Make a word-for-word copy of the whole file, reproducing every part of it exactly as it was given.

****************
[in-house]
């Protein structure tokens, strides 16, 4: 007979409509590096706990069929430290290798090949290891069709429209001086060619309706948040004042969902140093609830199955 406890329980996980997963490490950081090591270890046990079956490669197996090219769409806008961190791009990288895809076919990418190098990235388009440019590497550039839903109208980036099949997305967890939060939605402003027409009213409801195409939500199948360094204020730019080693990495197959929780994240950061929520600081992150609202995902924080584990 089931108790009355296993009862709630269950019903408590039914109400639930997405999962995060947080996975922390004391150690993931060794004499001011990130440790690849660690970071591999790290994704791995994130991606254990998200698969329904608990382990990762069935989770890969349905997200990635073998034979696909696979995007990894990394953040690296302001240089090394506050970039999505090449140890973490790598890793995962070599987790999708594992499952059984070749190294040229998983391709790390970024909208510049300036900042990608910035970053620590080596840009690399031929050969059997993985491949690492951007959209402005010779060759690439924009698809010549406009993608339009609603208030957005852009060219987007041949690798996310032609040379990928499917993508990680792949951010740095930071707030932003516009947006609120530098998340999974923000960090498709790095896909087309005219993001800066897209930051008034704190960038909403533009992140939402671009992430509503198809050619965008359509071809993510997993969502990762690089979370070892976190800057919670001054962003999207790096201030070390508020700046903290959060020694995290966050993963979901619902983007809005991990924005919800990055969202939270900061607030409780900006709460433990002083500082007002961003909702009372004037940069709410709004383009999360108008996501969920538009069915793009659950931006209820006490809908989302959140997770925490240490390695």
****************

[in-house]
């Protein structure tokens, strides 16, 4: 007979409509590096706990069929430290290798090949290891069709429209001086060619309706948040004042969902140093609830199955 406890329980996980997963490490950081090591270890046990079956490669197996090219769409806008961190791009990288895809076919990418190098990235388009440019590497550039839903109208980036099949997305967890939060939605402003027409009213409801195409939500199948360094204020730019080693990495197959929780994240950061929520600081992150609202995902924080584990 089931108790009355296993009862709630269950019903408590039914109400639930997405999962995060947080996975922390004391150690993931060794004499001011990130440790690849660690970071591999790290994704791995994130991606254990998200698969329904608990382990990762069935989770890969349905997200990635073998034979696909696979995007990894990394953040690296302001240089090394506050970039999505090449140890973490790598890793995962070599987790999708594992499952059984070749190294040229998983391709790390970024909208510049300036900042990608910035970053620590080596840009690399031929050969059997993985491949690492951007959209402005010779060759690439924009698809010549406009993608339009609603208030957005852009060219987007041949690798996310032609040379990928499917993508990680792949951010740095930071707030932003516009947006609120530098998340999974923000960090498709790095896909087309005219993001800066897209930051008034704190960038909403533009992140939402671009992430509503198809050619965008359509071809993510997993969502990762690089979370070892976190800057919670001054962003999207790096201030070390508020700046903290959060020694995290966050993963979901619902983007809005991990924005919800990055969202939270900061607030409780900006709460433990002083500082007002961003909702009372004037940069709410709004383009999360108008996501969920538009069915793009659950931006209820006490809908989302959140997770925490240490390695």